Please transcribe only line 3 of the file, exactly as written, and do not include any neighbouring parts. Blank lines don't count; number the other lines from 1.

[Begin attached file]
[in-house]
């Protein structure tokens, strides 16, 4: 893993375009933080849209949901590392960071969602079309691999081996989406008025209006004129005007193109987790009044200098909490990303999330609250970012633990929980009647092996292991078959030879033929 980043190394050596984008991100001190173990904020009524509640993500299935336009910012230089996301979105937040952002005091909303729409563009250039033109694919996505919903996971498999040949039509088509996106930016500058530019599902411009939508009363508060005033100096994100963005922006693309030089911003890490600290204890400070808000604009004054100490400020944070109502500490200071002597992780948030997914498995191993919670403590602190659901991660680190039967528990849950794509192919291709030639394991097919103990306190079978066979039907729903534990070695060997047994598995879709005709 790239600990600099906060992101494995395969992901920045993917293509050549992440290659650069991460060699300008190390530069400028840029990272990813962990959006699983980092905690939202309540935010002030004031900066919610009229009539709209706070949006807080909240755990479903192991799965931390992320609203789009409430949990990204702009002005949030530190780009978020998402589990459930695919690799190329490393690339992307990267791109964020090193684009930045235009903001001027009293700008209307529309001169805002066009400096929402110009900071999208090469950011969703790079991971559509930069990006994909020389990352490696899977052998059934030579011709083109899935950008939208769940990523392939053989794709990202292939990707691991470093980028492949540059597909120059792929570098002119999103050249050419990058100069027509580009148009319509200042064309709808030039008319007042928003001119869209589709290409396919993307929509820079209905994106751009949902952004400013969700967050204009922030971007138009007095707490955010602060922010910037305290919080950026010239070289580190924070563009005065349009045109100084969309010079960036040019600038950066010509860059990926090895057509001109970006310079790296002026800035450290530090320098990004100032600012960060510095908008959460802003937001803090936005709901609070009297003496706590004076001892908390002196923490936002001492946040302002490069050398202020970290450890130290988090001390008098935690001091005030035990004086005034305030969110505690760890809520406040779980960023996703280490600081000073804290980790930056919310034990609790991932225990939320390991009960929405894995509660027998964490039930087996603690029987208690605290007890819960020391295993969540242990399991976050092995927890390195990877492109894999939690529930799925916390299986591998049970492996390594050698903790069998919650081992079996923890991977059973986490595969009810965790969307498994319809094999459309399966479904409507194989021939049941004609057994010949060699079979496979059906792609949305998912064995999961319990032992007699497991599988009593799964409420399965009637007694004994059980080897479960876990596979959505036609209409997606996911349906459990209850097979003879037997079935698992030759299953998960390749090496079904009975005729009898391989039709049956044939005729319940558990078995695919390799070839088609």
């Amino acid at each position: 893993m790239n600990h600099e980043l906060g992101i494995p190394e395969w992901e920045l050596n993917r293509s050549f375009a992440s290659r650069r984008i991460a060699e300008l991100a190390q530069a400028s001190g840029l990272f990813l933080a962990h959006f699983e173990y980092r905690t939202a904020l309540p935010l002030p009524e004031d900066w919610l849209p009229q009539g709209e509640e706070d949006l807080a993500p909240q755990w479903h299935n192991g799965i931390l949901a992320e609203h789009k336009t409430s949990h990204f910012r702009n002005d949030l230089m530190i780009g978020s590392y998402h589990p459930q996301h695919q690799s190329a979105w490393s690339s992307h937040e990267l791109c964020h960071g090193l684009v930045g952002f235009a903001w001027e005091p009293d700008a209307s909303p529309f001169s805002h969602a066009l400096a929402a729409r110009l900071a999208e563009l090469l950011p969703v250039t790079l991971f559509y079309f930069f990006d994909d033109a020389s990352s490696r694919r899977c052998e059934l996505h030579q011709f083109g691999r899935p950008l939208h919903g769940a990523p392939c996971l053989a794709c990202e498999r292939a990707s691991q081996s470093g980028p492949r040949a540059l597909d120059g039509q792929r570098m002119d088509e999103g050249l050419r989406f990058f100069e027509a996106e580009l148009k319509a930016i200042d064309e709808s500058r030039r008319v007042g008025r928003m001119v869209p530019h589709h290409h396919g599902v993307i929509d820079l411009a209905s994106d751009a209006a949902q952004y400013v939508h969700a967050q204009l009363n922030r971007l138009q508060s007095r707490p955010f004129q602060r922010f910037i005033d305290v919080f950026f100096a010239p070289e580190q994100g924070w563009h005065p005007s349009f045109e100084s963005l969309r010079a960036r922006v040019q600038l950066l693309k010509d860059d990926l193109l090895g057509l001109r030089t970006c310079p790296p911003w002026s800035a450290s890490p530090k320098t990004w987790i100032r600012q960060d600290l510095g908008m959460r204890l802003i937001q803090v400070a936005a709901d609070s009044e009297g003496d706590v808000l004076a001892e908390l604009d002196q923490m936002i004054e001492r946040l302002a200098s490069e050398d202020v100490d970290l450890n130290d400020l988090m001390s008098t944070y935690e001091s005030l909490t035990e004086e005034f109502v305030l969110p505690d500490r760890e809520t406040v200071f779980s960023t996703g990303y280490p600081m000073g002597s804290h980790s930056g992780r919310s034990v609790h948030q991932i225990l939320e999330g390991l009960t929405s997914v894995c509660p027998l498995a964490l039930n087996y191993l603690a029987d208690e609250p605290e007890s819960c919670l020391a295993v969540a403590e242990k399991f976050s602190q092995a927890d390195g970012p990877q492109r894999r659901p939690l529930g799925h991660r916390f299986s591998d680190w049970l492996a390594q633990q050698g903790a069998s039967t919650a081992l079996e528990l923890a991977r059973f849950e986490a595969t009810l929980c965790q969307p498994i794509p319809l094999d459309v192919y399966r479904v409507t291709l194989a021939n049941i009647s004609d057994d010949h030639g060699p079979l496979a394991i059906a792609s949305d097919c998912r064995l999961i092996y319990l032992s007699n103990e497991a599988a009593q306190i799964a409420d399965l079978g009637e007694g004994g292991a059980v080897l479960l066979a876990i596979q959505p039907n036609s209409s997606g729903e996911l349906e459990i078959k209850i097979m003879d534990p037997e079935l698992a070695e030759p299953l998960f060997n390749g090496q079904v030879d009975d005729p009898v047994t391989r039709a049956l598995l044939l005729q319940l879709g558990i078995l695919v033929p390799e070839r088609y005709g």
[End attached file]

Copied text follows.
């Amino acid at each position: 893993m790239n600990h600099e980043l906060g992101i494995p190394e395969w992901e920045l050596n993917r293509s050549f375009a992440s290659r650069r984008i991460a060699e300008l991100a190390q530069a400028s001190g840029l990272f990813l933080a962990h959006f699983e173990y980092r905690t939202a904020l309540p935010l002030p009524e004031d900066w919610l849209p009229q009539g709209e509640e706070d949006l807080a993500p909240q755990w479903h299935n192991g799965i931390l949901a992320e609203h789009k336009t409430s949990h990204f910012r702009n002005d949030l230089m530190i780009g978020s590392y998402h589990p459930q996301h695919q690799s190329a979105w490393s690339s992307h937040e990267l791109c964020h960071g090193l684009v930045g952002f235009a903001w001027e005091p009293d700008a209307s909303p529309f001169s805002h969602a066009l400096a929402a729409r110009l900071a999208e563009l090469l950011p969703v250039t790079l991971f559509y079309f930069f990006d994909d033109a020389s990352s490696r694919r899977c052998e059934l996505h030579q011709f083109g691999r899935p950008l939208h919903g769940a990523p392939c996971l053989a794709c990202e498999r292939a990707s691991q081996s470093g980028p492949r040949a540059l597909d120059g039509q792929r570098m002119d088509e999103g050249l050419r989406f990058f100069e027509a996106e580009l148009k319509a930016i200042d064309e709808s500058r030039r008319v007042g008025r928003m001119v869209p530019h589709h290409h396919g599902v993307i929509d820079l411009a209905s994106d751009a209006a949902q952004y400013v939508h969700a967050q204009l009363n922030r971007l138009q508060s007095r707490p955010f004129q602060r922010f910037i005033d305290v919080f950026f100096a010239p070289e580190q994100g924070w563009h005065p005007s349009f045109e100084s963005l969309r010079a960036r922006v040019q600038l950066l693309k010509d860059d990926l193109l090895g057509l001109r030089t970006c310079p790296p911003w002026s800035a450290s890490p530090k320098t990004w987790i100032r600012q960060d600290l510095g908008m959460r204890l802003i937001q803090v400070a936005a709901d609070s009044e009297g003496d706590v808000l004076a001892e908390l604009d002196q923490m936002i004054e001492r946040l302002a200098s490069e050398d202020v100490d970290l450890n130290d400020l988090m001390s008098t944070y935690e001091s005030l909490t035990e004086e005034f109502v305030l969110p505690d500490r760890e809520t406040v200071f779980s960023t996703g990303y280490p600081m000073g002597s804290h980790s930056g992780r919310s034990v609790h948030q991932i225990l939320e999330g390991l009960t929405s997914v894995c509660p027998l498995a964490l039930n087996y191993l603690a029987d208690e609250p605290e007890s819960c919670l020391a295993v969540a403590e242990k399991f976050s602190q092995a927890d390195g970012p990877q492109r894999r659901p939690l529930g799925h991660r916390f299986s591998d680190w049970l492996a390594q633990q050698g903790a069998s039967t919650a081992l079996e528990l923890a991977r059973f849950e986490a595969t009810l929980c965790q969307p498994i794509p319809l094999d459309v192919y399966r479904v409507t291709l194989a021939n049941i009647s004609d057994d010949h030639g060699p079979l496979a394991i059906a792609s949305d097919c998912r064995l999961i092996y319990l032992s007699n103990e497991a599988a009593q306190i799964a409420d399965l079978g009637e007694g004994g292991a059980v080897l479960l066979a876990i596979q959505p039907n036609s209409s997606g729903e996911l349906e459990i078959k209850i097979m003879d534990p037997e079935l698992a070695e030759p299953l998960f060997n390749g090496q079904v030879d009975d005729p009898v047994t391989r039709a049956l598995l044939l005729q319940l879709g558990i078995l695919v033929p390799e070839r088609y005709g």